The next morning, she woke up to a text, “Sounds pretty good.”
A few weeks later, Thomas was asked to work with Wale in the studio.
“That’s when I took my guitar to the studio, and I played Wale a song that I wrote when I was 15,” Thomas said. “He was like, ‘I love that song.’”
Wale ended up putting Thomas’ song on his mixtape “More About Nothing” and calling it “The Cloud.” That was the moment Thomas made her start in the music industry, but no matter how many people told her what it would be like, she said she stepped into an industry full of unknowns.
In an industry driven by money, not everybody is your friend, she said, and there’s no “sheltered feeling” being in it on your own.
“We’re like wolves, really,” Thomas said. “It’s a lot of learning as you go along.”
For a lot of artists, Thomas said being in the music industry is an up-and-down roller coaster rather than a straight shot to the top. But, despite the highs and lows, Thomas said the most important thing to do is remain persistent.
“A lot of people get discouraged, and they give up, or they get really jaded by the industry,” Thomas said. “One of the challenging things is being persistent, feeling discouraged and keeping it going. The challenge is really still believing in yourself.”
Staying Persistent and Consistent
After Thomas’ debut on Wale’s mixtape in 2010, she collaborated with him on a song called “Bad,” which was released in 2013 and has been certified three times Platinum by the Recording Industry Association of America.
“I was covering these rap songs, playing these songs on the guitar and singing the lyrics really pretty,” Thomas said. “That’s how I actually ended up coming up with the hook [for ‘Bad’]. I can’t even tell you how many times we listened to [the song] that night.”
While “Bad” took off, Thomas said she still struggled to make a name for herself in the music industry. For nearly four years, Thomas was “broke and depressed,” but she continued to remain persistent and write songs to send to different record labels.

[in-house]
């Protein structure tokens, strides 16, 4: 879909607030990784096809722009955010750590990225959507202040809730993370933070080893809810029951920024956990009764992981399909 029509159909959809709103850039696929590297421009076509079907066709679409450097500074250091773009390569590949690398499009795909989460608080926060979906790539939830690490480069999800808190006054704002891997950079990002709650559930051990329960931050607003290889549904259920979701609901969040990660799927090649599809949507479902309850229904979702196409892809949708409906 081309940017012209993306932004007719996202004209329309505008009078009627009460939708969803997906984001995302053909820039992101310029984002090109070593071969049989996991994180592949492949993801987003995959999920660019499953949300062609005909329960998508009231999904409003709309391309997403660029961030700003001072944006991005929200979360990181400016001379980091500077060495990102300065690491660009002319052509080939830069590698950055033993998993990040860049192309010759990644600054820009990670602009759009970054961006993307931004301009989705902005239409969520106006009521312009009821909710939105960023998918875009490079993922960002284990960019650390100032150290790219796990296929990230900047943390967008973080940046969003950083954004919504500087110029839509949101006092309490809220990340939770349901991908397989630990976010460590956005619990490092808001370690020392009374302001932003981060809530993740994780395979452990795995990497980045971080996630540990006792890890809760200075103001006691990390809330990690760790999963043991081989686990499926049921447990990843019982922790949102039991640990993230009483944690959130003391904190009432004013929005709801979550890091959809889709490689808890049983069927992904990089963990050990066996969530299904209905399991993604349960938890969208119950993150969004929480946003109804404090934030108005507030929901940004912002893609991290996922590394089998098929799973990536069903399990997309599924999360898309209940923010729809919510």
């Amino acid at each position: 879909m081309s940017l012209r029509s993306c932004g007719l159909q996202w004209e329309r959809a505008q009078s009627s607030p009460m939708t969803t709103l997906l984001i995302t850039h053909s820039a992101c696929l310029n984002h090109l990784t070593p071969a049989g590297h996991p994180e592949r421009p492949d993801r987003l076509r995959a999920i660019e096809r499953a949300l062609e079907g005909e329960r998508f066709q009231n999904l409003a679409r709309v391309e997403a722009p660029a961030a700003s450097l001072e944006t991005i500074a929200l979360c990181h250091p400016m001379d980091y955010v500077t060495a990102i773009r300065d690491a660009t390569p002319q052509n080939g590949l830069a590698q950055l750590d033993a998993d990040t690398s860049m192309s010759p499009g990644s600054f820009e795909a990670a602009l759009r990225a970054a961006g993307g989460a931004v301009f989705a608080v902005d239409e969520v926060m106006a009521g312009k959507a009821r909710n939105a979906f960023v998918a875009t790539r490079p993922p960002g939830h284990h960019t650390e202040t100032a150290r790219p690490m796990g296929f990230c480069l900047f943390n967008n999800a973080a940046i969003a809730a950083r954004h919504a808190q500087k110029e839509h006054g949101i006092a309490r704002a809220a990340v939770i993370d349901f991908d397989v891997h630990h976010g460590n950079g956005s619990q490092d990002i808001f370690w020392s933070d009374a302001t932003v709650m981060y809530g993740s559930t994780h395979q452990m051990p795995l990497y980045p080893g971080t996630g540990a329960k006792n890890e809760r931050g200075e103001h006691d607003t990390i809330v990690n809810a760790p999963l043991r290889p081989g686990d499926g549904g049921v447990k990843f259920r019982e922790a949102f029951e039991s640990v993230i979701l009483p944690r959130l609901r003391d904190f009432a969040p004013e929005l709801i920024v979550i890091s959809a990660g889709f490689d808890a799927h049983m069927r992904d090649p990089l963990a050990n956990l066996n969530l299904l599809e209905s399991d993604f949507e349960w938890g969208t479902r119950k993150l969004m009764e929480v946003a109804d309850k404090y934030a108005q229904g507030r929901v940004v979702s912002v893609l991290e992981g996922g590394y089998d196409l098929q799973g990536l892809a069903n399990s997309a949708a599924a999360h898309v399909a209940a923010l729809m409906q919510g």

Throughout her songwriting, Thomas said she was inspired by artists like Kirk Franklin, her No. 1 top streamed artist on Spotify. Growing up, Thomas was influenced by a lot of the music her father listened to, she said, and she held onto the inspiration it gave her while writing her own music.
“I kind of took certain aspects with me,” Thomas said. “It’s easier for you to be more creative when you know different types of music.”
In addition to being inspired by other musicians, Thomas said she would look for inspiration in her everyday life — through the names of street signs or couples on the street. She was constantly searching for the inspiration to keep going.
“I just had to keep pushing and writing things, even when I felt really depressed,” Thomas said. “I didn’t know what was next for me. I just kept writing songs because, at the end of the day, I knew I was dope, and I’m going to write dope music.”
After working with H.E.R. for four years on her latest album, “Back of My Mind,” Thomas said she felt like she had a purpose again. The album dropped last June, and Thomas helped write half of its songs.
“I just had to push through and keep believing in myself,” Thomas said. “That’s my big underdog story.”
Sharing Her Story
Thomas said she feels she has an obligation coming back to Ball State to speak to students about what it means to chase after their dreams despite the situation they may find themselves in. She hopes her story inspires students to continue pushing themselves to pursue what makes them feel whole.
There were times when Thomas felt discouraged as a student, she said, as balancing her school and work life consisted of performing on the weekends and getting tutored during the week. One of the lessons she hopes to share with students is how important it is to “just keep going.”
“I think it's really important for me to come back and talk to the students just so they can see students that felt the way I felt when I was in Ball State can go off and do this … I have this vision for myself, and I don’t want to stop until I accomplish what I’m trying to accomplish,” Thomas said, “even if you are in Indiana or there’s a million other people trying to do what you want to do.”
Sollars said those working in the Department of Telecommunications are incredibly proud of Thomas’ success and awards, but what matters most to them is that she is content.